Since I've been having writers block, I decided to use one of Susan Taylor Brown's writing prompts. Here it is:
I was not the type of kid who could fight. But where I lacked brawn, I made up for in sheer craziness. When danger cornered me, dirty words became my defense mechanism. I defended myself with four-letter words, and threats of what would happen should I get my hands on the poor soul who threatened me. I scared my foes, leaving them to think I was a straight-up, out-of-my-mind lunatic. I played crazy because nobody messed with crazy people. Bullies dished out beatings, but crazy folks might kill you.
I think that's why Andre jumped me the way he did. He was scared.
Our mother's had been best of friends since early childhood, so, of course, we were paired together from birth — born one day apart. Andre and I weren't particularly close, but because of the relationship between our mothers, we became good friends. Our families went to the same church. We were first on each other's birthday lists. We both worked together for my grandfather, an entrepreneur, who ran a small building maintenance company. As Andre and I got older, we grew apart. He was heavily into sports; I was artsy. He liked rock music; I liked funk. He sang in glee club; I thought glee club was for geeks. We just didn't mix.
We were about 11-years old when the fight happened. I was visiting an aunt, who lived across an alley from Andre's family. Loris, one of my cousins, and I sat outside on a stoop listening to Earth, Wind and Fire on an 8-track. That's when her best friend, Lyda storms up, telling me that Andre was waiting for me in the alley, wanted to fight. I had no idea why, but the reason didn't matter — I was in the company of two girls. If Andre wanted to fight, there'd be a fight, or at least a standoff that would give me a chance to spout off at the mouth. My plan was simple: I'd scare him away with the best of my trash talk. I put on my armor — the dirtiest words I could think of — and headed up the hill to the back alley. Once there, I started firing my weapons. "Where's the mu%@$er? He wants to fight?— well bring it on, I'm kicking his @$$," I said, standing beneath the overhang of my aunt's garage. The girls looked frightened. My tactic was working, I thought.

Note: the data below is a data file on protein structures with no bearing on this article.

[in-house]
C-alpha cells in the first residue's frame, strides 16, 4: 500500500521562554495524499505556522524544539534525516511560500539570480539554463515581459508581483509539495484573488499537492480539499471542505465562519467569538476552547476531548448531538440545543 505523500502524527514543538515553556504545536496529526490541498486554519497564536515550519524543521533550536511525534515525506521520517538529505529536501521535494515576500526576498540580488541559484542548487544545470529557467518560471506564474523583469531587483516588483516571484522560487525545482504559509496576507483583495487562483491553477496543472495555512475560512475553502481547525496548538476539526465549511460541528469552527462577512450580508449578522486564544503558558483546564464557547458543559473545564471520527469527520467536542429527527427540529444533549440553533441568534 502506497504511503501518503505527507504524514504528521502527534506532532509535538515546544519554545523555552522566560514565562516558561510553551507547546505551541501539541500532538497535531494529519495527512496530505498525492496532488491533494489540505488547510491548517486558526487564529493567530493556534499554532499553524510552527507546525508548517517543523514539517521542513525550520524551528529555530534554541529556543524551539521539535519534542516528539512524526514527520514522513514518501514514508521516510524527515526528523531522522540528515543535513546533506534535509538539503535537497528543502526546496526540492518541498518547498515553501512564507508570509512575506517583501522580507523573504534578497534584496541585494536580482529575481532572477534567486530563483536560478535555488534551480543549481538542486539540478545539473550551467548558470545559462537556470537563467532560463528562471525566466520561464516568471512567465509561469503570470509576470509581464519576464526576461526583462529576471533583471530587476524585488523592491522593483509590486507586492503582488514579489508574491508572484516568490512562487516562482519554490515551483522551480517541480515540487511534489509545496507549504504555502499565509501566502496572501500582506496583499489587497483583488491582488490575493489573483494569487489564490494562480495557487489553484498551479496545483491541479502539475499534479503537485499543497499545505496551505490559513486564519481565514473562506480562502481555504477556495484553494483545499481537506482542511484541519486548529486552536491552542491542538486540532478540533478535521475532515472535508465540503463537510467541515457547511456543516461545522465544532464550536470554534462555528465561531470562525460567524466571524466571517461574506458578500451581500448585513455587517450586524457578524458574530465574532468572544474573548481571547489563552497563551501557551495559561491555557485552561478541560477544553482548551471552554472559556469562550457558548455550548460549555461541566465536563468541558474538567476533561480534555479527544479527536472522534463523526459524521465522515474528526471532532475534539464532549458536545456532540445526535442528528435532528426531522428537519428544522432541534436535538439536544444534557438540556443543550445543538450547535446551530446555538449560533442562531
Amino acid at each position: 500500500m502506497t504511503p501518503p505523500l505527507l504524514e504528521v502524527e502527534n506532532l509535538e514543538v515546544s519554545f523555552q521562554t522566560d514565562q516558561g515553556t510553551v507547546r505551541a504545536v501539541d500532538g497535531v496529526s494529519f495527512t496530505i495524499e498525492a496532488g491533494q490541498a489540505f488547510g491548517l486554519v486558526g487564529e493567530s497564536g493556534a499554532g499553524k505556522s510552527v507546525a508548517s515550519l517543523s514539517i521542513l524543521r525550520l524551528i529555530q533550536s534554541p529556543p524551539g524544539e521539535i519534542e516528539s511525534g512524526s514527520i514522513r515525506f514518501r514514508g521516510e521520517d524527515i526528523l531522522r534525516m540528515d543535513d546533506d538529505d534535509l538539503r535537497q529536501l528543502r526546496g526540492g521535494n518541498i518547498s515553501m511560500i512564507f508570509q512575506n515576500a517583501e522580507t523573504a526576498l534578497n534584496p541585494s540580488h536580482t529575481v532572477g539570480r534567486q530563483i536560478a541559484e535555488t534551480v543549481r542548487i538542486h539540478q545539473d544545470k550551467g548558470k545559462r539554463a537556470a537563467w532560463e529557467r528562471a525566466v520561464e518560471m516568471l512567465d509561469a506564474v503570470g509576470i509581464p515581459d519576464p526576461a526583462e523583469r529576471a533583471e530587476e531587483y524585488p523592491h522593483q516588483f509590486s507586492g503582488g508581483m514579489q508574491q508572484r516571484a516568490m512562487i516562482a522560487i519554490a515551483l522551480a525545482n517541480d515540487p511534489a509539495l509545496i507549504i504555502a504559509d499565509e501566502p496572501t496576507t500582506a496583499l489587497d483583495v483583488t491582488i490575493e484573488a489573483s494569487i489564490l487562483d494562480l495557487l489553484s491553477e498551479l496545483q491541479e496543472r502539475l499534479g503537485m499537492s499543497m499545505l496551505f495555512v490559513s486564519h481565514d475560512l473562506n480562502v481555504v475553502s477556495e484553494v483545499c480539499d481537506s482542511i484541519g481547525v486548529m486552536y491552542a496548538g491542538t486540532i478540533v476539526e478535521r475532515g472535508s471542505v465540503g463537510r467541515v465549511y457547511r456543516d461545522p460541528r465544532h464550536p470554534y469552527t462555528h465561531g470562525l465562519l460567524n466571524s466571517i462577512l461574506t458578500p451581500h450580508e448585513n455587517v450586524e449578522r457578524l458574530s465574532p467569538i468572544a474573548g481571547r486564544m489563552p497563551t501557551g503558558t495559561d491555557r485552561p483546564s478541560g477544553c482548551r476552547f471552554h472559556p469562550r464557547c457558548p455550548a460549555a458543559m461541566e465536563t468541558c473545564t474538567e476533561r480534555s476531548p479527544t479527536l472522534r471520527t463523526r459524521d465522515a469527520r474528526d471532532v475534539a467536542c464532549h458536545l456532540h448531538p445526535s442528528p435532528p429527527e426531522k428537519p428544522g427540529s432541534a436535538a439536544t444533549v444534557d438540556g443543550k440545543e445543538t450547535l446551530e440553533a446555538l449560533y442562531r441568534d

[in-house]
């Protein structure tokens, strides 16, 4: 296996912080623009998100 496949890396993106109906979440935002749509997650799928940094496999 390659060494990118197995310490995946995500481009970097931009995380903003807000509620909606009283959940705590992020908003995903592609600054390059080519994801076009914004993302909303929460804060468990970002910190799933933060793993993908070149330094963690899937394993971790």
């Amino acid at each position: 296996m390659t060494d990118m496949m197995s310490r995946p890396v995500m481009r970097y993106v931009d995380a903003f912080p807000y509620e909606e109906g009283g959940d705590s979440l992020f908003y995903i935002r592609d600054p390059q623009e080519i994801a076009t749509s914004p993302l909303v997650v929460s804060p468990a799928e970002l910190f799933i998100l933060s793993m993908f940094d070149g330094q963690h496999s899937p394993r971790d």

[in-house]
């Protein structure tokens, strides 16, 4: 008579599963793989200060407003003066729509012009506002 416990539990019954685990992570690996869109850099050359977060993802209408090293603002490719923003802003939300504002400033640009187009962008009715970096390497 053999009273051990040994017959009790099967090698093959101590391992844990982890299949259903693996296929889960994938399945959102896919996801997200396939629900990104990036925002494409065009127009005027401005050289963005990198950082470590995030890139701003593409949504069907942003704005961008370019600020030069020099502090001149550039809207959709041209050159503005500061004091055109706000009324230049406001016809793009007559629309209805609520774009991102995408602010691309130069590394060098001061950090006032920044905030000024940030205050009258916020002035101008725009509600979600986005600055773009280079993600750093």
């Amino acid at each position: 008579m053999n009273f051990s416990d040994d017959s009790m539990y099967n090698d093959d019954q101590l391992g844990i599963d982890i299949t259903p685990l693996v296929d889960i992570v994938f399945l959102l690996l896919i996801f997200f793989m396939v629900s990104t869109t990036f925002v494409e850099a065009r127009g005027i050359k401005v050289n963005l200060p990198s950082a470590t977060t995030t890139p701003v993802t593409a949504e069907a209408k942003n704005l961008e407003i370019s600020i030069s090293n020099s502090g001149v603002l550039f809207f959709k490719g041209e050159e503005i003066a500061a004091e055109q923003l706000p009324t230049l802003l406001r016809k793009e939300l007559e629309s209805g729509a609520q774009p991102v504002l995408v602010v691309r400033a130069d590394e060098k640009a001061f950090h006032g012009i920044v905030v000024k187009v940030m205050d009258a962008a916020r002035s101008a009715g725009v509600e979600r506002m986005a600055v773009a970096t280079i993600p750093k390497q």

The next voice I heard was Andre's, and it came from the sky. As I looked up, he came flying down on top of me like a dive bomb from an airplane. He had been waiting, perched high above on the roof. The force of his 140-pound body — 40-pounds heavier than mine — knocked me to the ground. Everything went dark as my body slammed — face first — into the gravel beneath me. He came to rest spread eagle on my back, pummeling me. His fists slammed into the back of my head like lightening, driving my face further into the sharp rocks, broken glass, and gravel. My skin tore, and when I briefly opened my eyes, I saw my own blood. My ears burned from the friction of each punch. My body went weak, not only out of fear, but from having had the air knocked clean out of me.
As fast as it all happened, it ended. Andre jumped up and darted home through the alley, Lyda chasing behind him. I lay there, crying, too ashamed to look up at my cousin, who surly was staring at me. The fact that I cried hurt worse than the beating itself.
I didn't learn until later that the fight came as the result of a lie, something that Lyda had fabricated. And no explanation was offered as to why she told the lie on me. Andre and I made up, but remained distant from that day on.
If I could retell the story, the only thing I would change is the cry. The beating taught me that sharp tongues will get you nowhere, particularly when you are about to get the snot beat out of you — that it's smart to use good words to exercise diplomacy. The cry, however, for some reason, has haunted me every since that day.